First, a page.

Geographic origin of the family as a determinant of serum levels of lipids in Finnish children.
Children in the eastern part of Finland have higher serum total and low-density lipoprotein (LDL) cholesterol levels than children in the western part of the country. This is consonant with the high mortality rate for coronary heart disease in eastern Finland. Eastern and western Finns are assumed to have different geographic origins; because of this we divided into groups 630 newborns and 3554 children and adolescents according to their grandparents' birthplace, which, in Finland, reflect the origins of the children. No differences in serum lipid levels were found in the newborns but in the 3- to 18-year-old children the differences in mean serum total and LDL cholesterol levels were accentuated by this division. Boys with grandparents from the extreme eastern part and those with grandparents from the western part of the country showed the greatest differences. Prepubescent boys 3 to 12 years old living in the west but with grandparents from the east had total and LDL cholesterol levels similar to those of boys living in and descended of grandparents from the east, despite their diet being of the western type. Thus, although diet is known to be a major determinant of serum cholesterol level, genetic factors also seem to play a role.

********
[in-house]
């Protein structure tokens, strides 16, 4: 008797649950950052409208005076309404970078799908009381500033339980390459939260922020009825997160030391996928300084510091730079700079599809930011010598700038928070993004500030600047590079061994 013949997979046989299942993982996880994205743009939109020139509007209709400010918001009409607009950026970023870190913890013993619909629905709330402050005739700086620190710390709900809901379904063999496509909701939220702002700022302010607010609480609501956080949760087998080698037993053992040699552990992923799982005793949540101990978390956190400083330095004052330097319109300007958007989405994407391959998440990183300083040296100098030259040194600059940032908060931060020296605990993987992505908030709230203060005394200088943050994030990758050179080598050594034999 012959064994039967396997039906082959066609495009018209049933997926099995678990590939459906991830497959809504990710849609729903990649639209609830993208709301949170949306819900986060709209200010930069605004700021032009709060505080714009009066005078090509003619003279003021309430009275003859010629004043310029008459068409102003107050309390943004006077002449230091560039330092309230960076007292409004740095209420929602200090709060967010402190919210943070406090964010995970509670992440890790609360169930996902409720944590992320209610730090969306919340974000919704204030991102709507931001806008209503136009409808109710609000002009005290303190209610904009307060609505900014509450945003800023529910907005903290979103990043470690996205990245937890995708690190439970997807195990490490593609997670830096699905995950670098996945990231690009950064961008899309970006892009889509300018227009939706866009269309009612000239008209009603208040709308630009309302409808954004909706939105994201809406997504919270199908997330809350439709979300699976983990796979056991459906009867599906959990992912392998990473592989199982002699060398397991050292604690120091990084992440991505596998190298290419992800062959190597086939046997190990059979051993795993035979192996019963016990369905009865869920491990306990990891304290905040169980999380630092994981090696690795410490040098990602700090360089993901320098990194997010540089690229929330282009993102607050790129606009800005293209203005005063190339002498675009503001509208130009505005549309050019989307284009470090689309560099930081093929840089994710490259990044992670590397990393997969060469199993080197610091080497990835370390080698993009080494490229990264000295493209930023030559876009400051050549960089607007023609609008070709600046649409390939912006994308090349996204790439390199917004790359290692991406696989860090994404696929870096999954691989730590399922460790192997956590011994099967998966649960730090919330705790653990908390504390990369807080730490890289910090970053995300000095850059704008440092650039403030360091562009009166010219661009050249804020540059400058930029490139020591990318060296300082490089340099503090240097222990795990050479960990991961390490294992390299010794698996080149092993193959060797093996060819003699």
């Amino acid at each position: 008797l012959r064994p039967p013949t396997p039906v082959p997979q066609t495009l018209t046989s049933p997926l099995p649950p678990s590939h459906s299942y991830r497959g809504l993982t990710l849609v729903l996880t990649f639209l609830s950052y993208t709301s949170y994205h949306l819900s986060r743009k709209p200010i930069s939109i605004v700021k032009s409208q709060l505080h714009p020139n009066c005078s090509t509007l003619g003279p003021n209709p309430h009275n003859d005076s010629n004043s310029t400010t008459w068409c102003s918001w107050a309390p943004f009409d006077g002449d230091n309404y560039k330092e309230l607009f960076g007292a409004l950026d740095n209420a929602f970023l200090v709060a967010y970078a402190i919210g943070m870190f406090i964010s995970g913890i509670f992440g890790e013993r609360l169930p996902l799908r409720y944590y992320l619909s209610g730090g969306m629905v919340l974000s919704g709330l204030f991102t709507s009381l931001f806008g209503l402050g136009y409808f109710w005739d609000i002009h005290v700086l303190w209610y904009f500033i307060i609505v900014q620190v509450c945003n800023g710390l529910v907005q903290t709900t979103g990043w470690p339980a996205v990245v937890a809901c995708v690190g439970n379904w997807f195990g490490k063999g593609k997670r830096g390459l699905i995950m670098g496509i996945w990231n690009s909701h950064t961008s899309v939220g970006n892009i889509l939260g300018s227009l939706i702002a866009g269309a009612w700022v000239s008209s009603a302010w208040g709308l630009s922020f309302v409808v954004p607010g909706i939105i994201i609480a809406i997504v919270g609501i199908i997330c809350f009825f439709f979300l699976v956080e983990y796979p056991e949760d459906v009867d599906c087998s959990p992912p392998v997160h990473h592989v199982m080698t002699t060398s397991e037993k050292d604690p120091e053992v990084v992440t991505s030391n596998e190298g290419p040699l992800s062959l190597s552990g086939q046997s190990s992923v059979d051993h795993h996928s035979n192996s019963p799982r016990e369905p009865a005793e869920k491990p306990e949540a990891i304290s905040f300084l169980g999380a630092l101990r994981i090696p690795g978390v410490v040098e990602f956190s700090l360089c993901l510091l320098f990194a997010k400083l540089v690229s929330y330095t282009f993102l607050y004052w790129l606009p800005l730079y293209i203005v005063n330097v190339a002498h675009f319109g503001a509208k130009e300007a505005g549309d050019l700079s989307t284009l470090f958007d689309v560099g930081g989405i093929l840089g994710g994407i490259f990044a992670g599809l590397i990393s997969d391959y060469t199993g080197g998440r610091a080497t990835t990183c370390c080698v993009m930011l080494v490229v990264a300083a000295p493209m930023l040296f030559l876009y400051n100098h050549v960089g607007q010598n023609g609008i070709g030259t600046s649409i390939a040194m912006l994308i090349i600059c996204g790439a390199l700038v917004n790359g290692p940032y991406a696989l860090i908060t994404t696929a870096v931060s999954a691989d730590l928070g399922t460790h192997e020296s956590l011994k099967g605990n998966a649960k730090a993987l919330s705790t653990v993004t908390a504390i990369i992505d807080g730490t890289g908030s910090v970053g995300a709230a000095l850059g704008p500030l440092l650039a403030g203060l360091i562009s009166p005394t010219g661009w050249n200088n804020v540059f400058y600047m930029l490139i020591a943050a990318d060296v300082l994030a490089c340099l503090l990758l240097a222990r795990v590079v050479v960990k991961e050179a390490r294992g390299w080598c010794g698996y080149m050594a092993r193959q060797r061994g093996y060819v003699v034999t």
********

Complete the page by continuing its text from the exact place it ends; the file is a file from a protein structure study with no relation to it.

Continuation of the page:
- Copyright © 1986 by American Heart Association